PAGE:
and on the first two years of your new mortgage at 2.64% you would be paying about $14,500 of interest, a savings of around $2,000. Or you can look at your existing payments of $1,449.14/month vs your new payments of $1,364.90 a savings of $84.24/month. Over two years $2,021.76. This of course does not outweigh the cost of breaking the mortgage and would therefore be better to wait until your penalty is lower. In the case where you are paying three months interest, then it would be worth it to re-finance.
Keep in mind you should always double check with your mortgage broker to be sure what the penalty is. In a lot of cases, they may be able to get you a discount on the penalty or help you avoid legal fees and appraisals costs. If you are thinking about re-financing to get your rate lowered, check in with us and well let you know where you stand. Hope this helps you understand your mortgage a little better.
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Down Payment Rule Changes
Finance Minister Bill Morneau has announced rule changes to the minimum down payment allowed on insured purchases effective February 15, 2016. Leaving prospective home owners who were planning to purchase with the currently allowed 5% minimum, 2 months to purchase and have their mortgage approved.
The minimum down payment on new insured mortgages after February 15, 2016 will remain at 5% for the first $500,000 of the purchase price and 10% for the portion over $500k.
Example: $750,000 purchase price. 5% on the first $500,000 = $25,000. 10% on the additional $250,000 = $25,000. Total Down Payment = $50,000
Minimum Down Payment
Up to $500,000
$500,001 to $999,999
10% Minimum (5% on the first $500,000)
On purchases above $1 Million to minimum down payment required will still be 20 percent. There is no down payment rule change on this amount.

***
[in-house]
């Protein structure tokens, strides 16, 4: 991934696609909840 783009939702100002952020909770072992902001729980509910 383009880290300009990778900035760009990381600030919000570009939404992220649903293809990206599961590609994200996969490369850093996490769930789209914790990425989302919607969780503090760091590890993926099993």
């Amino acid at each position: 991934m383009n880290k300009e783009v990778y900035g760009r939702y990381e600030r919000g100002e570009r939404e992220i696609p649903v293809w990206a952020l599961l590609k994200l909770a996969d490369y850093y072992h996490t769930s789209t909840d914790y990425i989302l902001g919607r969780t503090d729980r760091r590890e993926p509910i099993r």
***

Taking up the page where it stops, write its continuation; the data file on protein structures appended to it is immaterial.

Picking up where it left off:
The Governments role in housing is to set and maintain a framework that is equitable, stable and sustainable. The actions taken today prudently address emerging vulnerabilities in certain housing markets, while not overburdening other regions, Finance Minister Bill Morneau.
It remains to be seen how much of an impact, if any, this new rule will have on the housing market. The main idea is to give home owners a higher equity in hopes of maintaining stability in the housing market. For the vast majority of Canadians their home is by far their greatest investment, and the governments goal is to help protect that. Whether or that this will be an effective measure is yet to be determined.
If you have been thinking about purchasing with 5% and have been on the fence or waiting until late winter, this may be incentive to act quicker and get yourself pre-approved. If you have any questions or need some clarification on todays announcement, please call us at 905-265-0246 or email us at firstname.lastname@example.org
What do you think of the rule change? Will this have a major impact, minor impact or no impact at all? Let us know your thoughts or concerns in the comments!
Have any questions, need any advice? Visit us at www.thefinancialforum.ca. Email us at email@example.com. Call us at (877) 335-4486.